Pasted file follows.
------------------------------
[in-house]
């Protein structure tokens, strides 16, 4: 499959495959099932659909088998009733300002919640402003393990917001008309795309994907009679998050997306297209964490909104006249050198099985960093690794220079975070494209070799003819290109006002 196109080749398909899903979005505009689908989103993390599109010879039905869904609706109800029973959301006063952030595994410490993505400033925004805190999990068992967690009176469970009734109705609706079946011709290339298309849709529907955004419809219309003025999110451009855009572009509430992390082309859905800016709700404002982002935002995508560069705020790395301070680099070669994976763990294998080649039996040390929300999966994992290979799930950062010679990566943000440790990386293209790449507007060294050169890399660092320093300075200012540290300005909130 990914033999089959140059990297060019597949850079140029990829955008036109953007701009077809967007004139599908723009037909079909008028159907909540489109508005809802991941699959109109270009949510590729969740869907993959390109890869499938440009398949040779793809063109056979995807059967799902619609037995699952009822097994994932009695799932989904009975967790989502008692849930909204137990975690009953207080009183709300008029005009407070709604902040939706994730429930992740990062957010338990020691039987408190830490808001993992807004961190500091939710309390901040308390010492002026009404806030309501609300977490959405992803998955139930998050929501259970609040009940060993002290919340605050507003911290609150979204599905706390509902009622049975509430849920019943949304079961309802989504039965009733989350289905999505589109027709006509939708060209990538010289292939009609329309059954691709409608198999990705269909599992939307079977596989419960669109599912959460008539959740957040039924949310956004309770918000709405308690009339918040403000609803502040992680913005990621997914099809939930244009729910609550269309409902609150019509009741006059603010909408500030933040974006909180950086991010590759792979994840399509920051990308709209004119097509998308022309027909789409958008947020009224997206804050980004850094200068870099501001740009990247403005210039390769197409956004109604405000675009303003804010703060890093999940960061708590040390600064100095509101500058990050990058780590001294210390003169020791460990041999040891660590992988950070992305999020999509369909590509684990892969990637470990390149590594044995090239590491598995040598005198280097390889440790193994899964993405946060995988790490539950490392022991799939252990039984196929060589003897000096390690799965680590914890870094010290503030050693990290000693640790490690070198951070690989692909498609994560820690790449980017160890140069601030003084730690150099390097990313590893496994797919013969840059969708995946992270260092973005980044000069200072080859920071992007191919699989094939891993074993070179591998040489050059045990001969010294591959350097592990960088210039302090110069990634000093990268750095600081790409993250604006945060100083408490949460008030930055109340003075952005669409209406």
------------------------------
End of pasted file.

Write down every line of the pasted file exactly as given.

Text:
[in-house]
């Protein structure tokens, strides 16, 4: 499959495959099932659909088998009733300002919640402003393990917001008309795309994907009679998050997306297209964490909104006249050198099985960093690794220079975070494209070799003819290109006002 196109080749398909899903979005505009689908989103993390599109010879039905869904609706109800029973959301006063952030595994410490993505400033925004805190999990068992967690009176469970009734109705609706079946011709290339298309849709529907955004419809219309003025999110451009855009572009509430992390082309859905800016709700404002982002935002995508560069705020790395301070680099070669994976763990294998080649039996040390929300999966994992290979799930950062010679990566943000440790990386293209790449507007060294050169890399660092320093300075200012540290300005909130 990914033999089959140059990297060019597949850079140029990829955008036109953007701009077809967007004139599908723009037909079909008028159907909540489109508005809802991941699959109109270009949510590729969740869907993959390109890869499938440009398949040779793809063109056979995807059967799902619609037995699952009822097994994932009695799932989904009975967790989502008692849930909204137990975690009953207080009183709300008029005009407070709604902040939706994730429930992740990062957010338990020691039987408190830490808001993992807004961190500091939710309390901040308390010492002026009404806030309501609300977490959405992803998955139930998050929501259970609040009940060993002290919340605050507003911290609150979204599905706390509902009622049975509430849920019943949304079961309802989504039965009733989350289905999505589109027709006509939708060209990538010289292939009609329309059954691709409608198999990705269909599992939307079977596989419960669109599912959460008539959740957040039924949310956004309770918000709405308690009339918040403000609803502040992680913005990621997914099809939930244009729910609550269309409902609150019509009741006059603010909408500030933040974006909180950086991010590759792979994840399509920051990308709209004119097509998308022309027909789409958008947020009224997206804050980004850094200068870099501001740009990247403005210039390769197409956004109604405000675009303003804010703060890093999940960061708590040390600064100095509101500058990050990058780590001294210390003169020791460990041999040891660590992988950070992305999020999509369909590509684990892969990637470990390149590594044995090239590491598995040598005198280097390889440790193994899964993405946060995988790490539950490392022991799939252990039984196929060589003897000096390690799965680590914890870094010290503030050693990290000693640790490690070198951070690989692909498609994560820690790449980017160890140069601030003084730690150099390097990313590893496994797919013969840059969708995946992270260092973005980044000069200072080859920071992007191919699989094939891993074993070179591998040489050059045990001969010294591959350097592990960088210039302090110069990634000093990268750095600081790409993250604006945060100083408490949460008030930055109340003075952005669409209406």